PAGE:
Your base pay is set by your rank and how long you've been in the military. After base pay, there is BAS or basic allowance for subsistence, this is essentially for food. Then there is BAH, Basic Allowance for Housing. The BAH is dependent on your rank, location, and the number of dependents you have. Finally, there's the Overseas COLA or Cost of Living Allowance. This is a non-taxable allowance designed to offset the higher overseas prices for non-housing goods and services.
Read More: Understanding Military Pay And How To Start Saving
There are deductions take from your military pay that are similar to the ones taken from a regular person's paycheck. These include taxes, social security, and Medicare. The Armed Forces Retirement Home will also take a deduction from your pay. Primarily, service members themselves with an automatic, non-voluntary dedication that is taken from all service members' pay fund these homes.
As a military service member, you also have the opportunity to have your retirement investment deducted from your pay. The Thrift Savings Plan is a federal government sponsored retirement savings and investment plan.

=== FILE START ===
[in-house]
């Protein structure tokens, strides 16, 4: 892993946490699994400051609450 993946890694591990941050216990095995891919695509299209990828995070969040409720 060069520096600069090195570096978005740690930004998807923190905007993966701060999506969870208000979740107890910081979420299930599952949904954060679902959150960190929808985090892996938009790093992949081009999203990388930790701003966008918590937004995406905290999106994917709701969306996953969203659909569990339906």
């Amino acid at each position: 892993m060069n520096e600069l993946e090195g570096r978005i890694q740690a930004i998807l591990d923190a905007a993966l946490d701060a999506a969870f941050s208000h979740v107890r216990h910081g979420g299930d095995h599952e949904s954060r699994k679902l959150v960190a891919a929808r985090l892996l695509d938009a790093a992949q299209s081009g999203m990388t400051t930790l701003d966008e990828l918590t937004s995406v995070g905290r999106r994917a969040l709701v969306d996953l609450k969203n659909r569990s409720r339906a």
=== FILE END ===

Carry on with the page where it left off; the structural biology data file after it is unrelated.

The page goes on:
Now that we've broken down your military pay and the deductions taken from it, we can work on creating a budget for you and your family. Thanks to technology, there are many apps out there that can help you stay on top of your budget. If apps aren't for you, you can always use a spreadsheet to help create your monthly budget. For more details and which categories to include in your budget you can click here.
Once your budget is taken care of, you can start to maximize your savings. Start saving by paying yourself first. This means put some money away for retirement and an emergency fund first and spend what's left. An easy way to ensure you're paying yourself first is to set up automatic payments. It doesn't need to start off as a large amount, any little bit will add up over time with consistent effort. To start, set up a recurring payment of $5-$50 toward both your retirement account and your emergency savings. Monitor your savings and increase the regular payments when you can. Soon you will have saved a substantial amount of money. Once you feel confident, start putting away more money. The more money you put away, the more money you will save, thanks to the effect of compounding interest.